Washington Navy Yard Shooter Was Never ‘One of Us’

Washington Navy Yard shooting

Aaron Alexis was never “one of us.”

He truly never earned the right to wear the Navy uniform or call himself a member of the U.S. Navy. Let’s make that clear at the start.

A dozen people died and a dozen more were injured when a lone gunman opened fire Monday morning at the historic Washington Navy Yard, spreading fear and chaos throughout the military facility and surrounding areas.

The gunman was identified as Alexis, 34, of Forth Worth, Texas. Alexis had received a less-than-honorable discharge from the Navy Reserves in 2011 for a “pattern of misbehavior” that included multiple firearms violations.

He still had access and security clearance to the Navy Yard – for some unknown reason – as a military computer contractor. That’s what we should be looking at: Why?

No One Should Have Been in Danger

Alexis died during a gun battle when police arrived on the scene after he had slaughtered the 12. Among the dead was a security officer working at the Navy Yard. One Metropolitan Police officer was wounded. Those killed by the shooter ranged in age from 46 to 73, all civilian employees, many of whom were eating breakfast in the cafeteria.

This is the same cafeteria where I have eaten many times, and never in my wildest dreams would I have considered myself in danger while eating there on such a highly-guarded base.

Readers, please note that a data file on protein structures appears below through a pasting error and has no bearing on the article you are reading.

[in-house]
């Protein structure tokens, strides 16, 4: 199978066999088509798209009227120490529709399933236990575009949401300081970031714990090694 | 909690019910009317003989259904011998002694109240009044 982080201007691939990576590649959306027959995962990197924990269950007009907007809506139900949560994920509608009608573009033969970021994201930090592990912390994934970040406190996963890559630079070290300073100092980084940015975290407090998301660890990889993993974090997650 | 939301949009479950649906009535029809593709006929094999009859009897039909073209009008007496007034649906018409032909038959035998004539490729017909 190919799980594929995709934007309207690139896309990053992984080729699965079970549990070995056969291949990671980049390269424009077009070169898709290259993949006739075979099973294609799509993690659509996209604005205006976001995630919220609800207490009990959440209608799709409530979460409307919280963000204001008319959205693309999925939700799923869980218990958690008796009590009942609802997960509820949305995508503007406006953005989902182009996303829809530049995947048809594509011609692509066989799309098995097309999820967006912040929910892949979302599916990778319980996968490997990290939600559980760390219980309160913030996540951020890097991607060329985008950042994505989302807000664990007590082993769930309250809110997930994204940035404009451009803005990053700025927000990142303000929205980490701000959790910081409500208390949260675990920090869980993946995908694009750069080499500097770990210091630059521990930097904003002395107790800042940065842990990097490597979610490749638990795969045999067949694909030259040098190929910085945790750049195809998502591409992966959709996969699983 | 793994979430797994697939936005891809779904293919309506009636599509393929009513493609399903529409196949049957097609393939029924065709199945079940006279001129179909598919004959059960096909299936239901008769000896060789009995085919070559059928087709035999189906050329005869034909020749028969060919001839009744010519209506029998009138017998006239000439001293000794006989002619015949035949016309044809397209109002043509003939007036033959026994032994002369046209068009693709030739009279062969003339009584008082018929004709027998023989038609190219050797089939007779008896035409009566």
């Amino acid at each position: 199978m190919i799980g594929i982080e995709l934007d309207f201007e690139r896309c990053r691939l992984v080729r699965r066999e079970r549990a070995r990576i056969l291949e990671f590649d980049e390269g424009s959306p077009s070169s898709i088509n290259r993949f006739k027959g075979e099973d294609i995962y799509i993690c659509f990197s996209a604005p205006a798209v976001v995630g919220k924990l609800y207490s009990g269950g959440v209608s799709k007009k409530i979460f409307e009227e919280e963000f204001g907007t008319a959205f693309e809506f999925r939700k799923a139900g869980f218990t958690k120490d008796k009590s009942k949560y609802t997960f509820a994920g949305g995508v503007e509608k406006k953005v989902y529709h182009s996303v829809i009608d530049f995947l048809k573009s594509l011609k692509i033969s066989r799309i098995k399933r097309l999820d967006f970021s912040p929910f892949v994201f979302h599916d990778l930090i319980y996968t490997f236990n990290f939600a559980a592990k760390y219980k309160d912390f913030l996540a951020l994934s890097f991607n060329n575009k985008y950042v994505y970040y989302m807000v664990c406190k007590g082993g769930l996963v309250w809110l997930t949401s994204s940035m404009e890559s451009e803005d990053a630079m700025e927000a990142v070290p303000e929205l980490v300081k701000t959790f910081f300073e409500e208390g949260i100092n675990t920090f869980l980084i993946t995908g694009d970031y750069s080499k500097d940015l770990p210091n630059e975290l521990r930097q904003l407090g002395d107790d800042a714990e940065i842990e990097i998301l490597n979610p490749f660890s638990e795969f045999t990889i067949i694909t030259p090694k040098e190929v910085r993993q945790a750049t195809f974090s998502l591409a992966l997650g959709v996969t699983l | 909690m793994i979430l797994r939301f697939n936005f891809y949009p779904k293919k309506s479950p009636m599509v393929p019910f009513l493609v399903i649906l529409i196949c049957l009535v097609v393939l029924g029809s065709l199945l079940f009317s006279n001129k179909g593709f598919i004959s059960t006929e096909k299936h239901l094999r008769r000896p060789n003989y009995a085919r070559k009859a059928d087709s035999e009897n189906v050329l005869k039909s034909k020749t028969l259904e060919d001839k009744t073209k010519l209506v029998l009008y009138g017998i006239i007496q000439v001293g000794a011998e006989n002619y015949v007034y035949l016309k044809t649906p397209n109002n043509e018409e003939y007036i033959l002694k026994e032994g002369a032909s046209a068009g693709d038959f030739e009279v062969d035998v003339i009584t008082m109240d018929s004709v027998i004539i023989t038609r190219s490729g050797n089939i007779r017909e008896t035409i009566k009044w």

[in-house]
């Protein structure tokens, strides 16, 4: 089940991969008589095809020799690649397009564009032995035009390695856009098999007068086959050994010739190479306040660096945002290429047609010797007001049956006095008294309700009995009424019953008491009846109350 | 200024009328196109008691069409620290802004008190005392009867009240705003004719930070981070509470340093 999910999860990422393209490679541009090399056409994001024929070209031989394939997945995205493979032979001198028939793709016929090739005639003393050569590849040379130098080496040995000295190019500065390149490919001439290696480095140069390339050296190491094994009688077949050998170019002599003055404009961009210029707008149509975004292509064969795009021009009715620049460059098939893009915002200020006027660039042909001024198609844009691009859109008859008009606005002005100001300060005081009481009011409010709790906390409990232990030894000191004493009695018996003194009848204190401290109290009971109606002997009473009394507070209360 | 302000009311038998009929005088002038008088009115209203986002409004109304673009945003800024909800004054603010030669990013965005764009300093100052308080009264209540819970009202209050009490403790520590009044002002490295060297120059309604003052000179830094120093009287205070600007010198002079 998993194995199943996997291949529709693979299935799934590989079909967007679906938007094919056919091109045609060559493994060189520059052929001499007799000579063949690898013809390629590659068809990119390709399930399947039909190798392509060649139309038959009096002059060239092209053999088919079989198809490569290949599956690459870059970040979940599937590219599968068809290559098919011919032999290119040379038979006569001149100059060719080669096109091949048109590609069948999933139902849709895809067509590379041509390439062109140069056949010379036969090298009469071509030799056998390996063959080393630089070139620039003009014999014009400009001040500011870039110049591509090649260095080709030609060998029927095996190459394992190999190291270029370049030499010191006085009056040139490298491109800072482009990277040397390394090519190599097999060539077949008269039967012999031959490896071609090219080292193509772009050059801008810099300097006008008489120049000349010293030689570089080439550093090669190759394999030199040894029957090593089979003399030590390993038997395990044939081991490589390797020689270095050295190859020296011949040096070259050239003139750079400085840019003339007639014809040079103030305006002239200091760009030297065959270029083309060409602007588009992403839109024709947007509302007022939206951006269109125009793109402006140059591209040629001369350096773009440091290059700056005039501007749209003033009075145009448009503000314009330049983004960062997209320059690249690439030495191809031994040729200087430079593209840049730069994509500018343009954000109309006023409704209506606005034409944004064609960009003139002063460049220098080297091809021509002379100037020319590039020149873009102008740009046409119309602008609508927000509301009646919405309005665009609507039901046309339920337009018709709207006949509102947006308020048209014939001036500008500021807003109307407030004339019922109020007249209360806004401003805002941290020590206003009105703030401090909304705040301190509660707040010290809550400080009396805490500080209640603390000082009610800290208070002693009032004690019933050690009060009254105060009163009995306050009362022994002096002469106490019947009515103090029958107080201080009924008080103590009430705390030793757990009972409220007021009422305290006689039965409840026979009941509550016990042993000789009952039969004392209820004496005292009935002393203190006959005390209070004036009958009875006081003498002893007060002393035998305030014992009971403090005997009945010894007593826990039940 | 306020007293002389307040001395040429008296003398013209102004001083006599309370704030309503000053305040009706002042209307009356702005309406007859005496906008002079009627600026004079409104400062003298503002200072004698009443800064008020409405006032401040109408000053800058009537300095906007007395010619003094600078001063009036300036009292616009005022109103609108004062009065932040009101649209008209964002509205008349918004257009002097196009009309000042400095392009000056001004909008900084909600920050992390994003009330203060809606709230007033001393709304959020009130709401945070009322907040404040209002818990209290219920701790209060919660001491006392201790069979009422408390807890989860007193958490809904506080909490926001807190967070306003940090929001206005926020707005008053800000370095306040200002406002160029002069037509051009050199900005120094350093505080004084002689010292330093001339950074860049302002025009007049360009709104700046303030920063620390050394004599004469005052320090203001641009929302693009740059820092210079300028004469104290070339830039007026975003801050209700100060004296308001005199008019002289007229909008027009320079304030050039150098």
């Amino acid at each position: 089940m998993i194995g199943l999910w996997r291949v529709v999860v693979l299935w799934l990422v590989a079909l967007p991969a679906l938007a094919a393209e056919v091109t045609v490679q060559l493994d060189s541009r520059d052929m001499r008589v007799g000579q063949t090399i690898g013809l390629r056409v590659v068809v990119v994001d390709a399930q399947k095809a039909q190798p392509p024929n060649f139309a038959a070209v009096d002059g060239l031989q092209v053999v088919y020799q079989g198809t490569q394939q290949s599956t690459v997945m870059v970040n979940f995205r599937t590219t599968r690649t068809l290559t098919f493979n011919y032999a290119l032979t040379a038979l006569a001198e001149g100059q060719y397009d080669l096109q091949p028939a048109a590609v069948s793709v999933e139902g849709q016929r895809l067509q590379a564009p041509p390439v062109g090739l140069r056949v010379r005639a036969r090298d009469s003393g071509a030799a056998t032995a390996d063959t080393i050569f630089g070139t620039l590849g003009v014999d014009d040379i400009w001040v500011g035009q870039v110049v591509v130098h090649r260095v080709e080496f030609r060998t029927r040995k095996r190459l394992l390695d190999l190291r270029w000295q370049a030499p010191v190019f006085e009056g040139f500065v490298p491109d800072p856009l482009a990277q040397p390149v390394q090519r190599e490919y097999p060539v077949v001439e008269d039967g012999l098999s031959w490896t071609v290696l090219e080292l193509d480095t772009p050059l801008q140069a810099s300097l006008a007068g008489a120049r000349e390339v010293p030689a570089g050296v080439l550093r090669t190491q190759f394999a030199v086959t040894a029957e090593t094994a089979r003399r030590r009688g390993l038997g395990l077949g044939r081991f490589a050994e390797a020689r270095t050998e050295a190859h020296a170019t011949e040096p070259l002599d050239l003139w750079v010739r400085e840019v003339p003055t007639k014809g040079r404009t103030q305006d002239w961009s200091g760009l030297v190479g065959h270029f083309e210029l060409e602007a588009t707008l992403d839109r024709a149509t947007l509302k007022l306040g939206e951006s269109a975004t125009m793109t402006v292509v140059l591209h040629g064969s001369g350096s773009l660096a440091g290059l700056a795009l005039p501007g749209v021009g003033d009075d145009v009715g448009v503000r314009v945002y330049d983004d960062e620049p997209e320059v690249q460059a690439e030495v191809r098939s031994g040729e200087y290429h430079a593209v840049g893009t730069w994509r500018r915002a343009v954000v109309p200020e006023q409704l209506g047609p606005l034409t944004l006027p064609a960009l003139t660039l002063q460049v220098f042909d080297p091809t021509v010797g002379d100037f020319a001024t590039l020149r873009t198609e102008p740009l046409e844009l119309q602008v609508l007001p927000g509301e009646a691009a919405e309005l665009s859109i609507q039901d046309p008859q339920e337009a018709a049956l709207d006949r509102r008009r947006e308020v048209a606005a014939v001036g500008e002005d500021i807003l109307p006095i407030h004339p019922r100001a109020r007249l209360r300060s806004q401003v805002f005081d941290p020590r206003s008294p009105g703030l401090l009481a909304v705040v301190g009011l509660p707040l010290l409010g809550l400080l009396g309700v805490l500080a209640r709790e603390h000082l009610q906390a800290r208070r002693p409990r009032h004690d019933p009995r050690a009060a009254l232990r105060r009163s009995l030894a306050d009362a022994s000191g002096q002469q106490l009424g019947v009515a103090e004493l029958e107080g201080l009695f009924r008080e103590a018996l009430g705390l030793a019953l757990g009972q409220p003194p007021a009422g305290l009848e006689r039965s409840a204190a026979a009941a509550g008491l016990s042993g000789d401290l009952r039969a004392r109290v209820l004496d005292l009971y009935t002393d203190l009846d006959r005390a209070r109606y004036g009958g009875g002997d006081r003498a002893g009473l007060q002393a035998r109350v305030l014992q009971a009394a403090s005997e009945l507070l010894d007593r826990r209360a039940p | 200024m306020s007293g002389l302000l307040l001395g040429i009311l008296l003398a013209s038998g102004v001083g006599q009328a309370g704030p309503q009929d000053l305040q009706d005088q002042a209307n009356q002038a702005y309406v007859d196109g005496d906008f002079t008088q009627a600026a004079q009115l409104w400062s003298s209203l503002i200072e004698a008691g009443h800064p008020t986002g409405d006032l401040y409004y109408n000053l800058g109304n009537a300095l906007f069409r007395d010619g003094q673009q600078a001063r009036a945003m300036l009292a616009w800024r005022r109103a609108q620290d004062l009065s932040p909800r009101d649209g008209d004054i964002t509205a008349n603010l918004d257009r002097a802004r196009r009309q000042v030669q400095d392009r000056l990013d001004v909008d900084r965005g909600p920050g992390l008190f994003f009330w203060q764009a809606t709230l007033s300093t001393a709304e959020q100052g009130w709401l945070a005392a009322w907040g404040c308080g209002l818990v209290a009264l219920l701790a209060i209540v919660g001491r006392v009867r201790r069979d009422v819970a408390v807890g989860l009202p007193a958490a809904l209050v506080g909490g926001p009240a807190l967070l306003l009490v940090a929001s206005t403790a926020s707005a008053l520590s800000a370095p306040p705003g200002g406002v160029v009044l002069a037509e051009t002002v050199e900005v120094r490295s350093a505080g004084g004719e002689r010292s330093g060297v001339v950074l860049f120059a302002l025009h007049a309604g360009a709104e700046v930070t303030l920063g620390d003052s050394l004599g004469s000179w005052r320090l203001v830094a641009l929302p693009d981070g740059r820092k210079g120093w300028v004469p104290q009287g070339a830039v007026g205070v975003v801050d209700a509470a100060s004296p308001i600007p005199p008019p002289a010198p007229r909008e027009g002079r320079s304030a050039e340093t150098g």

The Navy Yard, one of the oldest military installations in America, employs almost 16,000 employees, boh civilian and military, along the Anacostia River a few miles from the White House.

Although it was once a major Navy gun factory, it is best known today for the Naval Sea Systems Command, which is responsible for engineering, building and procuring submarines, ships and weapons. It also houses the National Museum of the U.S. Navy.

‘Never Navy Material’

It bothers me today to read or hear comments from current and former military personnel making statements about how we could be attacked by one of our own. He was not one of our own. And he was not one of us. He was not some Navy veteran who turned his weapon on his own people.

He was a screw-up. He obviously never was Navy material in the first place. All of us who served know that it takes more than some minor military infraction to get kicked out of the Navy – even the Reserves.

Somebody screwed up for letting him in. Somebody screwed up for giving him clearance as a contractor.

“It’s a shooting that targeted our military and civilian personnel. These are men and women who were going to work, doing their jobs protecting us all,” President Barack Obama said in the aftermath. “They’re patriots. They know the dangers of serving abroad, but today they faced the unimaginable violence that they wouldn’t have  expected here at home.”

So while this incident is tragic and worthy of scrutiny, I do not think that this constitutes more than a deranged and disgruntled former employee of the Navy deciding to enact some kind of disturbed revenge.

He was not one of us. He never was.


Karen Marshall has more than 17 years of legal experience and is an attorney with The Peterson Firm. She has been contributing to The Mesothelioma Center since 2011 and writes about asbestos-related legal issues and blogs for Asbestos.com.

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